The stats: The number of children younger than 5 who died worldwide in 2006 fell to 9.7 million, the first time that figure dropped below 10 million since such records have been kept. And the good news isn’t confined to one continent. Latin America is on track to reach the Millennium Development Goal of reducing its 1990 child mortality rate by two thirds by 2015; so far, its under-5 mortality rate has already plummeted by half, from 55 deaths per 1,000 live births in 1990 to 27 in 2006. In China during the same period, child deaths dropped from 45 per 1,000 births to just 24, while India registered a 34 percent drop. Even parts of sub-Saharan Africa improved, with child mortality decreasing more than 20 percent from 2000 to 2004 in Ethiopia, Malawi, Rwanda, and Tanzania.
The reasons why: Simple solutions. More kids are getting vaccinated—measles deaths having fallen 60 percent globally since 1999. More kids are avoiding malaria by sleeping under insecticide-treated bed nets. Higher rates of breast-feeding and vitamin A supplements to strengthen immune systems are also keeping children alive. Safer water, better nutrition, more cash for public health, and more community health workers are also getting kids past their fifth birthdays. None of these solutions is particularly new or high-tech—just proof that implementing healthcare basics can save millions of lives.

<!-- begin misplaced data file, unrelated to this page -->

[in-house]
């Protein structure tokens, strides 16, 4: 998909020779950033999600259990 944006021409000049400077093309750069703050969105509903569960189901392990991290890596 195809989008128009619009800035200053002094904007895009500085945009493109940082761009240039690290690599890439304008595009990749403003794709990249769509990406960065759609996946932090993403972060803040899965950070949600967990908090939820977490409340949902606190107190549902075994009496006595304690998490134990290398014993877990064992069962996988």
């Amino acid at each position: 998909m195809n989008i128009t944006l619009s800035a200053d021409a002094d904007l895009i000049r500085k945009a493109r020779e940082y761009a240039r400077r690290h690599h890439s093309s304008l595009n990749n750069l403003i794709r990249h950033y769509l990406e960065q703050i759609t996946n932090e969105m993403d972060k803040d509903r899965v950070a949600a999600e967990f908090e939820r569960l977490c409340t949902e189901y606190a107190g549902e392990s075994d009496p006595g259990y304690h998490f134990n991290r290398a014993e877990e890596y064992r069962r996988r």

Wars Are History
What’s happening: Iraq, Afghanistan, and terrorism may dominate the headlines, but otherwise, political violence has been headed downhill since the early 1990s. The number of wars involving states, and the deaths they directly cause, has decreased dramatically.
The stats: Between 1992 and 2003, the number of armed conflicts involving a government fell more than 40 percent, and the worst of those—conflicts with more than 1,000 deaths—decreased by 80 percent, according to the Human Security Centre in British Columbia. And fewer people are being killed in the midst of the remaining fighting. The number of deaths in conflicts dropped from nearly 700,000 in 1950 to about 25,000 in 2002, especially remarkable since the world’s population more than doubled during that time. Also worth noting is that though the number of countries in the world has more than tripled since World War II, interstate war now involves less than 5 percent of conflicts. In fact, the post-1945 period is the longest stretch in centuries that hasn’t featured a war between major world powers.
The reasons why: The Soviet Union and colonialism were swept into the dustbin of history. With the end of the Cold War came the end of developing-world proxy wars between the USSR and the United States. And as the colonial era waned, so did the wars of independence from colonial rule, which accounted for more than 60 percent of international conflicts from the 1950s to early 1980s.